Originally published on October 4, 2010
Researched by Eric Troy and Joe Weir,
Written by Eric Troy
Examining the Hook Grip Versus the Alternated Grip for Deadlifts
One of the most contentious debates in strength training concerns the hook grip deadlift and whether the hook grip is better than the alternated grip. While emotions tend to flare, for some odd reason, concerning how to hold onto a barbell during deadlifts, in this article, I will present a sober thoroughly researched overview of the benefits and safety of the hook grip and whether it is better than the alternated grip for performing deadlifts. Let’s start with a typical scenario:
A strength trainee walks into a gym (or bar) and sets up to deadlift around 335 pounds, which will be a new personal record if he pulls it off. This guy weighs around 160 to 175 pounds. He’s of average weight and average height for a male.
As he has worked his way up from an initial pull of 150 pounds (with good form) his only problem has been maintaining quality and progressing in a sustainable way. Only recently has his grip strength started to pose a problem, but he’s managed to hold onto the bar and his latest personal record is 325 pounds.
Today, he’s warmed up just right and acclimated himself with single repetitions to around 320 pounds. Now, he’s ready to try for 335. Problem is that on the last lift he almost drops the bar. He always uses a pronated (over-handed grip) and only on occasion has he switched to an alternated grip (one hand pronated one hand supinated or underhand) and that was only after high volume sessions. In other words, the absolute weight of the bar hasn’t been a problem; it was simply grip fatigue.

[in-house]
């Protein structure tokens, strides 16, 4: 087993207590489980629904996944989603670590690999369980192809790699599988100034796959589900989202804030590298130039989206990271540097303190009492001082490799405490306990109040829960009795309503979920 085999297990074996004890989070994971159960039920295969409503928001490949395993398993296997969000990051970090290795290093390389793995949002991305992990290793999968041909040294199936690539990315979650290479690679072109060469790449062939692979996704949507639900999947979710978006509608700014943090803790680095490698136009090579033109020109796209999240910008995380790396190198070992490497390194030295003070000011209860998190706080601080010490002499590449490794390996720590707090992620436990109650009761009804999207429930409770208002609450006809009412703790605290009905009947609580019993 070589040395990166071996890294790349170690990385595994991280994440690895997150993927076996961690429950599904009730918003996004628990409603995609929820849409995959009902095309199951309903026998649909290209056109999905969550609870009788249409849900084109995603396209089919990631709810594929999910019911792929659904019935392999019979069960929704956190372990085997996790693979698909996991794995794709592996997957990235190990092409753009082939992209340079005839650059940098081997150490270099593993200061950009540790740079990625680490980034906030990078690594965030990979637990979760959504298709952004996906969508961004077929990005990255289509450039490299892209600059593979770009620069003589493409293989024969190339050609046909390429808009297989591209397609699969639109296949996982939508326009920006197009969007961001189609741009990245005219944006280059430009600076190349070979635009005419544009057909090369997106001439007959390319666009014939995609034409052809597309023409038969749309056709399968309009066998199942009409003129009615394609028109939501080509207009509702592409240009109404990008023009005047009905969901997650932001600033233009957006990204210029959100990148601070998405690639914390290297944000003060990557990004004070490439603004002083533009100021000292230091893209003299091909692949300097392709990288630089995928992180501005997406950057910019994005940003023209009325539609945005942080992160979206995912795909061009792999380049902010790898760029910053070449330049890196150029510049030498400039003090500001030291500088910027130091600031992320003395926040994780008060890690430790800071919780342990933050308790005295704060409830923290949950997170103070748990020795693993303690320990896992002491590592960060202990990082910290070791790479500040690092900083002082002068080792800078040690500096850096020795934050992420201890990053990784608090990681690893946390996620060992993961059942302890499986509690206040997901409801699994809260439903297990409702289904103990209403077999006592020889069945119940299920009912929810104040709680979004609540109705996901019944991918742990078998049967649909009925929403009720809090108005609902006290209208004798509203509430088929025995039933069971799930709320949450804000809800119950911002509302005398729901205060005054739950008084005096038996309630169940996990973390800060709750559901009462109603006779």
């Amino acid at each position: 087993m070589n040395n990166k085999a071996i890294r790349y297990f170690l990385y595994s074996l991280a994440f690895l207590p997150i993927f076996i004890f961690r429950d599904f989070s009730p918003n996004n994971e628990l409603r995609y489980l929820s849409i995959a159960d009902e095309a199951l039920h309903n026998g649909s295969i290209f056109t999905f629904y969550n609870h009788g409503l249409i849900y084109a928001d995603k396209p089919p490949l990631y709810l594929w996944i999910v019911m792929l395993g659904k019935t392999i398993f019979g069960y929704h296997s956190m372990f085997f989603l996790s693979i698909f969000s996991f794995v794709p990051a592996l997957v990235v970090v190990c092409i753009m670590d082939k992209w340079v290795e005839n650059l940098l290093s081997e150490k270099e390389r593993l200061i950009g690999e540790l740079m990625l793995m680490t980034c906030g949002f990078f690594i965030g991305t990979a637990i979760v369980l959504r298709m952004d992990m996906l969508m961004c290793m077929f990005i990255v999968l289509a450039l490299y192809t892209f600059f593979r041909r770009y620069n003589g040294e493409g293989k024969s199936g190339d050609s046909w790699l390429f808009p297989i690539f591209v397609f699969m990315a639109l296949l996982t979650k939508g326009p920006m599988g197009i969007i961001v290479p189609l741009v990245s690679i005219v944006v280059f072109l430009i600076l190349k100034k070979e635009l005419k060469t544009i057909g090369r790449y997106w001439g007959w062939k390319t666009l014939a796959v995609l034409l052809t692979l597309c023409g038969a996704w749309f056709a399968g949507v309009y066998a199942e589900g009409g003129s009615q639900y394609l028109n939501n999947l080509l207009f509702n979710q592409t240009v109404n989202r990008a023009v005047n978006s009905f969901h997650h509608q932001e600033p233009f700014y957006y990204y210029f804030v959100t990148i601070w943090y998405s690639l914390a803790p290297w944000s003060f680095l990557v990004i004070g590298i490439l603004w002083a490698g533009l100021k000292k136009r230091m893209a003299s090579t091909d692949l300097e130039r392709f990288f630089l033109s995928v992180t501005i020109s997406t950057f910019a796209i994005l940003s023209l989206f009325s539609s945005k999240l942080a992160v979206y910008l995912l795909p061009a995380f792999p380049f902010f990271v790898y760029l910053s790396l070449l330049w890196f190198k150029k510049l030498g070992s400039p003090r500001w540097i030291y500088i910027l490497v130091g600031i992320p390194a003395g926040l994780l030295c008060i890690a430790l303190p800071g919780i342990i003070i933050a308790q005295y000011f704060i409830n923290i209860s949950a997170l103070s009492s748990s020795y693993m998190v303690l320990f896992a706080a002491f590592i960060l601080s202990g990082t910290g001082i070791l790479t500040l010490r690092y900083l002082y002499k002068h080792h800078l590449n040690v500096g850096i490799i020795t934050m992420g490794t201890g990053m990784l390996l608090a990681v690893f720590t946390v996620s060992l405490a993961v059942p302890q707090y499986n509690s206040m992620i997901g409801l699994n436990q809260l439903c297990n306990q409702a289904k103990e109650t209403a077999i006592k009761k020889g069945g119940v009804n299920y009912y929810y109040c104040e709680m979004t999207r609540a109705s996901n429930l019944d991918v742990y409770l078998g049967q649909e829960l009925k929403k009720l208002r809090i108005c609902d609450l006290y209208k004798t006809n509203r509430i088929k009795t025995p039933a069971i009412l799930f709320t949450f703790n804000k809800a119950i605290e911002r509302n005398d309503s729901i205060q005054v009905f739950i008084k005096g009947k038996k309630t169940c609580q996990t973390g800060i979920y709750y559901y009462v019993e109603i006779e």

But today he has only managed to warm up and acclimate and he is going to have to switch to an alternating grip. So, he grabs on with the right hand in an overhand position and the right hand in an underhand position and suddenly it’s much easier to hold onto the bar.
Enter dude who fancies himself an Olympic lifter. He’s seen our guy switch to his “over-under” grip and he reckons he has some expertise on the issue. “You should use a hook grip. That’s what I always use and I’ve never had any problem with grip. It’s much stronger.”
If the Hook Grip is Preferred by Olympic Weightlifters…
Our scenario is typical, whether it’s the actual gym or just an exchange on social media or a forum. The prevailing question is what grip should we use for our heavy deadlifts when the double overhand grip will not suffice. The prevailing assumption is that one of two options, the alternated grip or the hook grip, is the better choice. However, many have begun to assume that the hook grip is the best choice for deadlifters. After all, that is what the Olympic weightlifters use, and they certainly must be able to hold onto the bar, mustn’t they? Regardless, many holdouts still say that the alternated grip is just as good.
There is a great reason to question these assumptions since the hook grip is a painful and potentially injurious grip for deadlifting and requires a great deal of adjustment (euphemism for pain) to get used to.
So what’s the answer? Is there a difference between the efficacy of the alternated grip and the hook grip for the deadlifter?